I’ve always enjoyed my trips to the Salt Lake City area. The scenery is generally quite impressive, the area has a lot of interesting destinations (including Park City and Wasatch Brewery, of whom I’ve long been a fan), and the area includes several very good restaurants (such as Bambera). Included in this list, however, is one place that definitely counts as “offbeat eats”, and that’s the Red Iguana.
Located on West North Temple in a slightly-less-than-desirable neighborhood next to a now-defunct motel, Red Iguana is definitely a “joint”. However, the place is almost always packed and most of the time there is a line out the door of people waiting for tables.
Why? The answer is simply some of SLC’s best Mexican food. And not just your standard burrito, taco, and enchilda fare (although they have those as well). The real feature here is, well, the sauce. Both the actual salsa that they serve with the chips, and, more important, the array of Mole sauces they have.
There are few things I enjoy, food-wise, as much as a well-done mole sauce. Alas, at at typical place the mole sauce is often a slightly spiced chocolate-based mole that, while often pleasurable, is nothing earth-shaking. Indeed, I’m pretty sure you can now get generic mole sauce from the Sysco truck (not that there is necessarily anything wrong with that). However, Red Iguana takes it to the next level (and then some). They make their own mole. Actually, the have seven of them on the menu, all assembled from a dauntingly complex list of ingredients. Ranging from the hot and sweet (such as the mole amarillo) to bold (mole negro) to classic (mole poblano), they cover the entire range of moles.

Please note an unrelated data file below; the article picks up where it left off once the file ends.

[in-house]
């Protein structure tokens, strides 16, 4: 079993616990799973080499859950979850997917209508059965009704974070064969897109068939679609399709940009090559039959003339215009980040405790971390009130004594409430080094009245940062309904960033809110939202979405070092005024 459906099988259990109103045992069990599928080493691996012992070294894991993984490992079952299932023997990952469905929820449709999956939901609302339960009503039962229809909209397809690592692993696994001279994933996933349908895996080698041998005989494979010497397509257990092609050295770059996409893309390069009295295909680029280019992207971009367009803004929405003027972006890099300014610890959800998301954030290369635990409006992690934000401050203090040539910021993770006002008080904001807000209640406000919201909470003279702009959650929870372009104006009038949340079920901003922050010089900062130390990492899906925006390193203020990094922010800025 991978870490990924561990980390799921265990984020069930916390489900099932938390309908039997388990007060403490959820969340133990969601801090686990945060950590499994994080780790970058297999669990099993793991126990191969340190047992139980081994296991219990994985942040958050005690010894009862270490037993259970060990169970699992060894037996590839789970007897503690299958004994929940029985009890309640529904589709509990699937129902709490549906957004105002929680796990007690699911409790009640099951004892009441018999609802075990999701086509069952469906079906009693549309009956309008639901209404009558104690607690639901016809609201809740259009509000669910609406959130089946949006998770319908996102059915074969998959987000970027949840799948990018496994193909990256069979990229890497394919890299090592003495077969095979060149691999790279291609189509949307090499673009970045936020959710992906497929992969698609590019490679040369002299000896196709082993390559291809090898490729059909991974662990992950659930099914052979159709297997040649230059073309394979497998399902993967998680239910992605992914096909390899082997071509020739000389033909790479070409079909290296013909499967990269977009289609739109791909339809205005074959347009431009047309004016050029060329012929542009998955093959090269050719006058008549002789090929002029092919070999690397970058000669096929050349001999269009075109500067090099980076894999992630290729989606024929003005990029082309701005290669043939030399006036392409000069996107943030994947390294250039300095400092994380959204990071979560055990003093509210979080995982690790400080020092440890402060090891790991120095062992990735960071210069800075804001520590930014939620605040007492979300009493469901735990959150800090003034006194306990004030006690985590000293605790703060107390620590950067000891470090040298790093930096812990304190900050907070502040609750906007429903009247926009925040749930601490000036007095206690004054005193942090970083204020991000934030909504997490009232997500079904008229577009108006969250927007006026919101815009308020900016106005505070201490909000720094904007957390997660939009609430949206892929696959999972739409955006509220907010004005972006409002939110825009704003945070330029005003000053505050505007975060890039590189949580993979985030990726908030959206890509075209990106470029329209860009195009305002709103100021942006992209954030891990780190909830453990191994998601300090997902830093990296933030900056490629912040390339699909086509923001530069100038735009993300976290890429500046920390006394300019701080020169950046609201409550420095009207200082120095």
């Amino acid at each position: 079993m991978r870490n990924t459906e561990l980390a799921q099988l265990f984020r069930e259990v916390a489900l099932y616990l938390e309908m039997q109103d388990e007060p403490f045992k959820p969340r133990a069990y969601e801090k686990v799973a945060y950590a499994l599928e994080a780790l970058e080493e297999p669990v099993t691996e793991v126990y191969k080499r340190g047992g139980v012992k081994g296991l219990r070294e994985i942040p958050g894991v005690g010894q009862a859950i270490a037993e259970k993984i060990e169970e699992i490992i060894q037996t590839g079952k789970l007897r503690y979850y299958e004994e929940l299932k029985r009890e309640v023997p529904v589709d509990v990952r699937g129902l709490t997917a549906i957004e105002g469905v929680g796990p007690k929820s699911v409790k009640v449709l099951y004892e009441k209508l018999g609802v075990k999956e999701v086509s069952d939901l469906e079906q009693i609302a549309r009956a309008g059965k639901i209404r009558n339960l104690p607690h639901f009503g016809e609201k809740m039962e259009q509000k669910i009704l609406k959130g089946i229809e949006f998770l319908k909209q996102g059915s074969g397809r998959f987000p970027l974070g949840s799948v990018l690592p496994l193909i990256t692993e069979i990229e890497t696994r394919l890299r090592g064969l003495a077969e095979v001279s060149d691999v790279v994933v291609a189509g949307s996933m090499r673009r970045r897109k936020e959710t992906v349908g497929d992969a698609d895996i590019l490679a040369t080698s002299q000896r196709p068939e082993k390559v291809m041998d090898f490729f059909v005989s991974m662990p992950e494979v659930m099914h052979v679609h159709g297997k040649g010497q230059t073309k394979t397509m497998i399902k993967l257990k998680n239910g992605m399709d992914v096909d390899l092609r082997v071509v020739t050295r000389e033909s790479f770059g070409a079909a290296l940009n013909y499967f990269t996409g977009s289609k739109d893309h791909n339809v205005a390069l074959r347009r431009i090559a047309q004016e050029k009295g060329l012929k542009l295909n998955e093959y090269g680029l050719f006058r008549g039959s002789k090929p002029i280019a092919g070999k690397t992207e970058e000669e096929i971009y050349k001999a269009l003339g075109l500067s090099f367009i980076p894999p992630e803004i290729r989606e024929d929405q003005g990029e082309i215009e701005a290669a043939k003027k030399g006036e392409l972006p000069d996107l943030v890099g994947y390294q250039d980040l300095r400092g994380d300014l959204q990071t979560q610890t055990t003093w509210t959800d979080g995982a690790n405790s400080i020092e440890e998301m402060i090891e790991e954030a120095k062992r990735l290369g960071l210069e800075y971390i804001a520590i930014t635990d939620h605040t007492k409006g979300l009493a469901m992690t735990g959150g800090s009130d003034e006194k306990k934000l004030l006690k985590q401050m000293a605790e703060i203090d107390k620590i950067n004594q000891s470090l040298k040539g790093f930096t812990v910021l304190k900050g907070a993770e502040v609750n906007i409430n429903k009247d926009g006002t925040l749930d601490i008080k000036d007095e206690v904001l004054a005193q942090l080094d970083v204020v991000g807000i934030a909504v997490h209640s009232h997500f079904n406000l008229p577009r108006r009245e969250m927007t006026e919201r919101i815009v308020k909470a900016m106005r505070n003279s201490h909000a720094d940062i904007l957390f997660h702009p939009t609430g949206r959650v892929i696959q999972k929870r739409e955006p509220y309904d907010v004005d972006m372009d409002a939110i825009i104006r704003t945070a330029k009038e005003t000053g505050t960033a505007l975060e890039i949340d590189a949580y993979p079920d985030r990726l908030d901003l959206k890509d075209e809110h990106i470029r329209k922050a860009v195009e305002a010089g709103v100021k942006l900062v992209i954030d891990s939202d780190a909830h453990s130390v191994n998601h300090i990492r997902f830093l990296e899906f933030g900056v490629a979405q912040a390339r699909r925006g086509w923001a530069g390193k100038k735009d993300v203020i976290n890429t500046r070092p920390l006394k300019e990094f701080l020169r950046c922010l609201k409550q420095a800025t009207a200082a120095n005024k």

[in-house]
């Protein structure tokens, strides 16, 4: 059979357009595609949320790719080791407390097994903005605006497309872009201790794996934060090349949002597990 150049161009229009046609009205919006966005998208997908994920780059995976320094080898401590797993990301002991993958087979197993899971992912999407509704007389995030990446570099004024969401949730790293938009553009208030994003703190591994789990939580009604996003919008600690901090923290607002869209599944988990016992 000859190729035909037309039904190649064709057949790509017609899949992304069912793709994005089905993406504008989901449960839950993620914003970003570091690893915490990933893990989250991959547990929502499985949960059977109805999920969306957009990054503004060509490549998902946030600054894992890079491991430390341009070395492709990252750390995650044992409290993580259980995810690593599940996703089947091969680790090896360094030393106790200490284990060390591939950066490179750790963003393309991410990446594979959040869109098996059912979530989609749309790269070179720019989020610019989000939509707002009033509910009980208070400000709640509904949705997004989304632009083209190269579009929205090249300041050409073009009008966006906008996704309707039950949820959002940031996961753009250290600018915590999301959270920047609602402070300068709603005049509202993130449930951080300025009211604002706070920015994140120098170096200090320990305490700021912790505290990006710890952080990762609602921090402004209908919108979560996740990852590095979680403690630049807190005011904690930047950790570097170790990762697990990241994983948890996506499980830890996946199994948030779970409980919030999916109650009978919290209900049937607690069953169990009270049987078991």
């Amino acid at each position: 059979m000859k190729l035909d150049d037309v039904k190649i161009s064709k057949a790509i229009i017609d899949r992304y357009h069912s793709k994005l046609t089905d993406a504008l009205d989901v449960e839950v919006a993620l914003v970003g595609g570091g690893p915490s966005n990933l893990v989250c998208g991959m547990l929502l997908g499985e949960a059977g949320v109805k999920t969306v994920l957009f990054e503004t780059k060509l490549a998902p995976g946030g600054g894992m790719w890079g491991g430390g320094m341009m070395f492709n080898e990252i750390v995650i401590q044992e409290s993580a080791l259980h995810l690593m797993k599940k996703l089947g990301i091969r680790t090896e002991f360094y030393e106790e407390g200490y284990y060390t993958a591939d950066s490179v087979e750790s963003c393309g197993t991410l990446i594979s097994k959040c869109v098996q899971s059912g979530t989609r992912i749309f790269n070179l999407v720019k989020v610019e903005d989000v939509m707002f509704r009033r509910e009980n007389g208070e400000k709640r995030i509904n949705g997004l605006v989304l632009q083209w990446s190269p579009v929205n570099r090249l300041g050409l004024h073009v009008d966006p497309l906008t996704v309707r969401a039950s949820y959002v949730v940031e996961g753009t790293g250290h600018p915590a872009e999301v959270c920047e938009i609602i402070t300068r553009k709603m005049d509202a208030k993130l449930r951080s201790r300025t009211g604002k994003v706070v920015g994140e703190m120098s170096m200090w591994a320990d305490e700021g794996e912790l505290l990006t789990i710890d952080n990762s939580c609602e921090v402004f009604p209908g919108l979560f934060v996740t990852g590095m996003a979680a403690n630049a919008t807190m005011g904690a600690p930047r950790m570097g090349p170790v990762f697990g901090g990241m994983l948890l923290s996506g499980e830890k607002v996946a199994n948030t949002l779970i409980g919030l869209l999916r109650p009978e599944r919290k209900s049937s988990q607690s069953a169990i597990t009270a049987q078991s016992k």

This trip I opted for both the mole amarillo (raisins, yellow tomatoes, yellow zucchini, guajillos and dried seasonal yellow chile peppers) over shredded chicken, as well as the mole coloradito (your classic “red brick” mole with pine nuts, almonds, peanuts, dried guajillos, poblanos, and chocolate) over pork. (Yes, I went there twice in the same day, with a heavy workout in between!) Both of these were extremely good moles, and while I liked the mole amarillo slightly better, I preferred the actual coloradito dish a bit better, since I was more impressed by the pork than the chicken.
For both of these dishes, the resulting mole was sublime, with a complexity in each mole (spice, heat, sweetness, and savory notes) that you can taste in every single bite.
To be fair, the times I’ve had “standard” Mexican fare at Red Iguana (tacos, enchiladas, and the standard combo plates, I’ve been satisfied but not wowed, but the moles and chilaquiles are where the action really is here.
Over the last few decades, good Mexican cuisine continues to be more and more common in the US, and it’s less often I find myself giving a “must try” recommendation to a place, but for anyone that finds themselves in Salt Lake City, Red Iguana should be on the short list if you are looking for an informal dinner. And it’s right by the airport.